Morgen: That sounds pretty good (dare I say easy?).
Kerry: The irony is that I don’t have an e-reading device. Unfortunately, I’ve never bought an eBook. My hope is that I will sell enough books to buy an iPad or Kindle so I can come full circle.
Morgen: I have a generic one but rarely use it (I don’t travel much) but am thinking of getting a Kindle to test stuff but fortunately my first reader/editor has one so we’re covered. :) Do you manage to write every day? What’s the most you’ve written in a day?
Kerry: When I was writing the eBook, I was writing 5-6 days of the week for as little as 2 hours and as much as 6 hour at a time. Lately, I’ve been working on publicity so I’m not writing everyday. I miss it!
Morgen: I don’t do as much as I want to so I do but I’ve got http://nanowrimo.org coming up in November (and their http://www.campnanowrimo.org in August which I may or may not do). What is your opinion of writer’s block? Do you ever suffer from it? If so, how do you ‘cure’ it?
Kerry: I don’t believe it writer’s block.
Morgen: A lot of authors don’t. I’m half-way. If I get stuck on something I put it to one side and find it much easier to deal with it when I come back to it. I’d recommend anyone struggling to stop half-way through a sentence then pick up where you left off a day, a week or a month later.
Kerry: I’d make myself write every day, no matter what. If I was having a slow brain day then I’d start by reading and editing what I’d worked on the day before to get me moving. That would work.
Morgen: Do you have pieces of work that you think will never see light of day?
Kerry: Absolutely. I write when I’m angry, upset, sad or elated. What starts as a feeling can sometimes morph into some great short stories. Sometimes they’re just rants or rainbow and unicorn poems. I wrote a great sonnet titled “Ode to My Drycleaner.” If you guessed that it’s a rant, you’d be correct. It was a hit on Facebook. On the other hand, rainbows and unicorns will never see the light of day!
Morgen: That’ll sadden the fantasy writers out there. :( What’s your favourite / least favourite aspect of your writing life?
Kerry: The great part of writing is the flexibility. I can write for as long as I want. I always start at the same time every day and if I want to go for four hours then I can do so. The bad part is that the eBook was on my mind all the time. If I got inspiration at 2am, I opened my computer. If I was working at an office, that wouldn’t happen (as much).
Morgen: That doesn’t sound bad to me but then I’m often going to bed at 1am/2am (and getting up at 6am/7am), I know, not healthy. If anything, what has been your biggest surprise about writing?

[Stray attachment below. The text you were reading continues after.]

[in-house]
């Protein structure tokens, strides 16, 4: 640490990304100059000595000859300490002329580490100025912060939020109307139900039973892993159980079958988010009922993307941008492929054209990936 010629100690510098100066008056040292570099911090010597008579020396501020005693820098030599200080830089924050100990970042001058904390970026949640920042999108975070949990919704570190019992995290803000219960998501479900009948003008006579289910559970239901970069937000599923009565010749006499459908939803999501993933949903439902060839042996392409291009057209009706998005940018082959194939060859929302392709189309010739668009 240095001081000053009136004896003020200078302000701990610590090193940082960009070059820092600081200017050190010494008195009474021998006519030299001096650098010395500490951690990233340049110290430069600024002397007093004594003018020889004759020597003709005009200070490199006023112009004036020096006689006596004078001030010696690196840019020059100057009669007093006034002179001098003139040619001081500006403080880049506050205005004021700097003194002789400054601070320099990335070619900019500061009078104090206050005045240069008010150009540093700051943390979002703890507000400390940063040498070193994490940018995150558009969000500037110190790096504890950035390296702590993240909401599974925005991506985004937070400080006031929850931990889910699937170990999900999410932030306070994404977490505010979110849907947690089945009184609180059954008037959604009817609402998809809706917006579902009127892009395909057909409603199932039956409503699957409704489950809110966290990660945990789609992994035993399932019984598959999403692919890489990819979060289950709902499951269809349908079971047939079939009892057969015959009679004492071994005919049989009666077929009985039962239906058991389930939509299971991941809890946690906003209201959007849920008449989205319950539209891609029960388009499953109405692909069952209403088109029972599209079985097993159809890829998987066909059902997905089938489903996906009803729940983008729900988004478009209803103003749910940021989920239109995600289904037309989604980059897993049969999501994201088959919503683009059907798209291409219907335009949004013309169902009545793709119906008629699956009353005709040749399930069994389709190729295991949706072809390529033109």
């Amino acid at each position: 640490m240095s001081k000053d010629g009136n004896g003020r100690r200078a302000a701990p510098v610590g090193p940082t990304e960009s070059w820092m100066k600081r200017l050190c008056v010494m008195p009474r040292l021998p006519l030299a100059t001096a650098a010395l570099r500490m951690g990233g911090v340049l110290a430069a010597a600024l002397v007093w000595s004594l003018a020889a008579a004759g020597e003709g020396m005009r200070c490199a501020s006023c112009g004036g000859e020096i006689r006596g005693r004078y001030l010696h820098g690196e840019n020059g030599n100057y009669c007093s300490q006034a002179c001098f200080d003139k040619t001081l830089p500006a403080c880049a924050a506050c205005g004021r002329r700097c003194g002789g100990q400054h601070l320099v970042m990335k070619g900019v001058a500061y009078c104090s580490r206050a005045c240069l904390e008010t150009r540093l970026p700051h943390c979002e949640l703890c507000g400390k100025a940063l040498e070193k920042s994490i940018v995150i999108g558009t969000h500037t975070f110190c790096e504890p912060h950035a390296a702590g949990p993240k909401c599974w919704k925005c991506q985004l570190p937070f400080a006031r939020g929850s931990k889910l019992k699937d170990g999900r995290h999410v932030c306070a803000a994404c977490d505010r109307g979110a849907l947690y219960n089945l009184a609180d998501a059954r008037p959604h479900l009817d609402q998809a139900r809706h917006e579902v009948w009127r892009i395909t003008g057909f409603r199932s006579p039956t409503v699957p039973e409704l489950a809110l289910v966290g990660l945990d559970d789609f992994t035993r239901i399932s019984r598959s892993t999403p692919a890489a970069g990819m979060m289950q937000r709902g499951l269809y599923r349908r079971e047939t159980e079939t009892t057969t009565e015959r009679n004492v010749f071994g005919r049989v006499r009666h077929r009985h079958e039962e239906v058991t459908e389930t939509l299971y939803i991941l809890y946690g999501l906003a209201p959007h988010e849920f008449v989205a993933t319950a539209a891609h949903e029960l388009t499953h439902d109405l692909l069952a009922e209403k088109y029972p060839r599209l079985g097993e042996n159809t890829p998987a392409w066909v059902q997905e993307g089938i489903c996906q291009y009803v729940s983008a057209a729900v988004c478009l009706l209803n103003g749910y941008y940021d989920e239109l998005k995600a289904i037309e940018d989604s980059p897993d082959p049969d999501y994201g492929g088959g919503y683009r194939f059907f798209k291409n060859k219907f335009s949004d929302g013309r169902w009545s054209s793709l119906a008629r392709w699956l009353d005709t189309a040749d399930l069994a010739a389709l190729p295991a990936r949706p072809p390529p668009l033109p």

Kerry: That people actually like it.
Morgen: Ahh. I lot of writers have doubts of their work and are rewarded when they’re brave and put it out there. What advice would you give aspiring writers?
Kerry: Outline your story so that you are working toward a destination then write as much as you can. If you stray from your outline, that’s okay. Just like you plot your road trip based on a specific destination, sometimes you change the route with short cuts and detours along the way.
Morgen: And what do you like to read?
Kerry: I like reading fun, light-hearted books. I’m prone to comedy. I think my book is a good reflection of what I like to read… taking a tough subject and making it entertaining.
Morgen: Me too although I like crime too (which is just as well as an agent told me recently that I’m a crime writer and should write crime). Are there any writing-related websites and/or books that you find useful and would recommend?
Kerry: Bird by Bird by Anne Lamott. http://www.amazon.com/Bird-Some-Instructions-Writing-Life/dp/0385480016. I actually read this after epublishing my own book. I learned about it from a successful TV writer (although it has nothing to do with TV). It’s a must-read for writers because it addresses everything that we go through…writer’s block, the rejection, feeling like your work is trash and offers a sense of comradery as well as solutions. I haven’t finished it…but so far I give it an A+ and can’t imagine that changing once I’m done.
Morgen: Not heard of it, so thank you. In which country are you based and do you find this a help or hindrance with letting people know about your work?